Nuggets from Occult Invasion—Séances and Mediums | thebereancall.org

Dave Hunt

Séances, in which contact was made with alleged discarnates, were held in the White House while Abraham Lincoln, a professing Christian, was President. Powerful manifestations of poltergeist activity, including the levitation of a grand piano, were claimed to have been witnessed by Lincoln and Cabinet members during these séances. MacKenzie King, prime minister of Canada, secretly engaged in necromancy and believed he was in touch with his dead mother. Unlike King, the famous W. E. Gladstone and the first Earl of Balfour, two of England’s prime ministers, were very open about their spiritualist beliefs and frequent attendance at séances. It was through attending spirit séances with his wife, Helen, that Carl Rogers became convinced of the reality of the spirit world.

Many professed mediums are undoubtedly frauds, as is the case with astrologers, palm-readers, psychics, and fortune-tellers. The existence of organized, mediumistic fraud has been documented in The Psychic Mafia. Ex-spiritualist M. Lamar Keene confessed that for 13 years he was part of a nationwide network of 2000 phony mediums who traded information about clients and conspired to cheat countless people out of millions of dollars. He claimed that massive card files on “believers” were kept at Camp Chesterfield, Indiana—known as the “hub of world Spiritualism”—for the use of mediums “on the inside.”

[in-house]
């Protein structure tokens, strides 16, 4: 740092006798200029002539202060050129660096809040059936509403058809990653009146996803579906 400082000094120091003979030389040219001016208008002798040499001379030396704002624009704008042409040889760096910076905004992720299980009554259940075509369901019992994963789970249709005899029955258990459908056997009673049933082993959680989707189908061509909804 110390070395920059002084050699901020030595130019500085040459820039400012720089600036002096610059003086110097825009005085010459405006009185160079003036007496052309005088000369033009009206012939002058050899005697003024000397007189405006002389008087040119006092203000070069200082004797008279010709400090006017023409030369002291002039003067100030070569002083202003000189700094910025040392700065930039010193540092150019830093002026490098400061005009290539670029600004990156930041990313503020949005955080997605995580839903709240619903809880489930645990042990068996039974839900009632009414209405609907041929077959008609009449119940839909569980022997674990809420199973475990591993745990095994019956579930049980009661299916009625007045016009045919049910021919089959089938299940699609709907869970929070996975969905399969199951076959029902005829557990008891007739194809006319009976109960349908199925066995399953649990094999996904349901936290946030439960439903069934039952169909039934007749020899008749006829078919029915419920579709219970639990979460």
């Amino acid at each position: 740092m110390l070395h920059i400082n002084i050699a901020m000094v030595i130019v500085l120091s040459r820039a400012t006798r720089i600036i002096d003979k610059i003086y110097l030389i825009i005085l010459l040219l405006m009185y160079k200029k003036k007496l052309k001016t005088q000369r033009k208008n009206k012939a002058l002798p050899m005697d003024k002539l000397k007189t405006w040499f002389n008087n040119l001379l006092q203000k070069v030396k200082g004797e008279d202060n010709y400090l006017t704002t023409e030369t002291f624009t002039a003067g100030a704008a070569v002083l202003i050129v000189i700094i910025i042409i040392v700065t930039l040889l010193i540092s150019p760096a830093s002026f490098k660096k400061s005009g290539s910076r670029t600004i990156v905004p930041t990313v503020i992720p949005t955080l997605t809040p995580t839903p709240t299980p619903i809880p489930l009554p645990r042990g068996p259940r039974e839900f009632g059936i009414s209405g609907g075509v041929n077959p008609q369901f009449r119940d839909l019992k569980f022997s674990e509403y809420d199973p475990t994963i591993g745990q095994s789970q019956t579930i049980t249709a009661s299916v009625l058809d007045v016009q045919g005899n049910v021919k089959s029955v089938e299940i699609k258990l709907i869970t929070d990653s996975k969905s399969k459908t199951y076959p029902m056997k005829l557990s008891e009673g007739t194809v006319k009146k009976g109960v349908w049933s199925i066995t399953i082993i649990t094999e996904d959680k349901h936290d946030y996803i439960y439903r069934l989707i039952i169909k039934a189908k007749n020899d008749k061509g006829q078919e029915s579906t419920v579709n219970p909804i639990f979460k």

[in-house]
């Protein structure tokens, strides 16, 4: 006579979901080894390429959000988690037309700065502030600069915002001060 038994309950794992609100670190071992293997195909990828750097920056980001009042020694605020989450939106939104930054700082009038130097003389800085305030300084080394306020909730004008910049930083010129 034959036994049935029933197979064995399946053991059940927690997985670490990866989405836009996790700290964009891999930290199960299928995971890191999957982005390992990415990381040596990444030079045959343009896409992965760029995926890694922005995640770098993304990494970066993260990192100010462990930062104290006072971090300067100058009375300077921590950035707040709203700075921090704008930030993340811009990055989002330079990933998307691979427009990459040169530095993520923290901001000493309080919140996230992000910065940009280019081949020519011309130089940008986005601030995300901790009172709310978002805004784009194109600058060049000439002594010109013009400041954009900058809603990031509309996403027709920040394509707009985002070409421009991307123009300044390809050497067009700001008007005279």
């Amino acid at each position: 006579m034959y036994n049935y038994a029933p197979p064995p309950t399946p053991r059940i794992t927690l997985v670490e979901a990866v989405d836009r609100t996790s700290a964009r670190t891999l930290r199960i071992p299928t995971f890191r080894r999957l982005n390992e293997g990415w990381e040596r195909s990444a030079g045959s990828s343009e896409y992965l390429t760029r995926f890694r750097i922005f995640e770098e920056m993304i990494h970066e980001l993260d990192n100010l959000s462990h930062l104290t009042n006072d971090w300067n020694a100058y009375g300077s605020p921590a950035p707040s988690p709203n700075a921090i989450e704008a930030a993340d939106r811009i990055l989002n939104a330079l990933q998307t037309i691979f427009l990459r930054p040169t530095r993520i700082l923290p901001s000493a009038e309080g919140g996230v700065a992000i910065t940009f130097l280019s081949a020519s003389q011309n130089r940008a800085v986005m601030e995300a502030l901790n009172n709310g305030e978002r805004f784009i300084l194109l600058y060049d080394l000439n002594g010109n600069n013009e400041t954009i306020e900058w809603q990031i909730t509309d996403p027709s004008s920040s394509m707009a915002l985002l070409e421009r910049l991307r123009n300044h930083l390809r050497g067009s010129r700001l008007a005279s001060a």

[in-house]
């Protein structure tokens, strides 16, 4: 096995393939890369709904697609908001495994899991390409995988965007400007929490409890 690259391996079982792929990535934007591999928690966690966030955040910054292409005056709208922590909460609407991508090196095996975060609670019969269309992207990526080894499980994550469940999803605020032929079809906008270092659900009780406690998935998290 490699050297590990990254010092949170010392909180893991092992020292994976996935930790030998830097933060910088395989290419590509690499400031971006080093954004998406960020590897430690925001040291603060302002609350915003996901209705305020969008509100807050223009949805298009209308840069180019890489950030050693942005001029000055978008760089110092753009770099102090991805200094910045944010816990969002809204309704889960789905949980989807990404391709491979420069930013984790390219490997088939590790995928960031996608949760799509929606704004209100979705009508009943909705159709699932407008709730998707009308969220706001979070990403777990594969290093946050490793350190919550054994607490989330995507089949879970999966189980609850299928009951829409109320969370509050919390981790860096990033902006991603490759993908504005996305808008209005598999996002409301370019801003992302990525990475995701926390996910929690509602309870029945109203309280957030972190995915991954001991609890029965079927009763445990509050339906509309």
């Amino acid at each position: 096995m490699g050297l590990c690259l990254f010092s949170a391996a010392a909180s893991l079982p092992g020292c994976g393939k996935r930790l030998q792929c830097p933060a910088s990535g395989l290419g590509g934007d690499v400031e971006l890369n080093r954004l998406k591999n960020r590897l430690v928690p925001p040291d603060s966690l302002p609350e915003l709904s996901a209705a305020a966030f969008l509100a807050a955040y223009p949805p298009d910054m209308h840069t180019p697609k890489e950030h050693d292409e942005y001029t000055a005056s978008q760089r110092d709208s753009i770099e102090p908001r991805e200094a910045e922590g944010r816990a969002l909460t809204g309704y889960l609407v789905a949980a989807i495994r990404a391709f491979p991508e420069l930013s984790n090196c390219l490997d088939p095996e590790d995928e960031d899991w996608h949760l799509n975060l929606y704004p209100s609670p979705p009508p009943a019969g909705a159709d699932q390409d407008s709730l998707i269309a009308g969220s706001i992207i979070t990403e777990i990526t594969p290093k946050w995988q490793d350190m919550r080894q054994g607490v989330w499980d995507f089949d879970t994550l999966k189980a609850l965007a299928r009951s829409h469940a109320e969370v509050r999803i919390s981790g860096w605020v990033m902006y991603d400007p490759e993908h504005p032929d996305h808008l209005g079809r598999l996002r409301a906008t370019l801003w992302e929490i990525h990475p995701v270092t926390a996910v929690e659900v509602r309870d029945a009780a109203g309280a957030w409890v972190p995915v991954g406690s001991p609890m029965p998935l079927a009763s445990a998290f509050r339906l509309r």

There is, however, solid evidence that communication with spirit entities does take place. Ruth Montgomery was one of the most highly honored women journalists of her day when she was assigned by an editor to investigate the strange phenomenon of communication with alleged spirits of the dead. Surprisingly, she founder herself confronted with more than enough evidence to overcome her seasoned journalistic skepticism. Eventually “spirit entities” began writing books through Montgomery, and she became known as “the Herald of the New Age.”

California’s Episcopalian Bishop James Pike, a former lawyer, rejected most of what the Bible said. After the suicide of his son, Pike was convinced that he had made contact with his son’s discarnate spirit through a medium in London, England: Enna Twigg. Pike’s skepticism was overcome when the spirit speaking through Twigg mentioned numerous details of private life that only he and his son knew.

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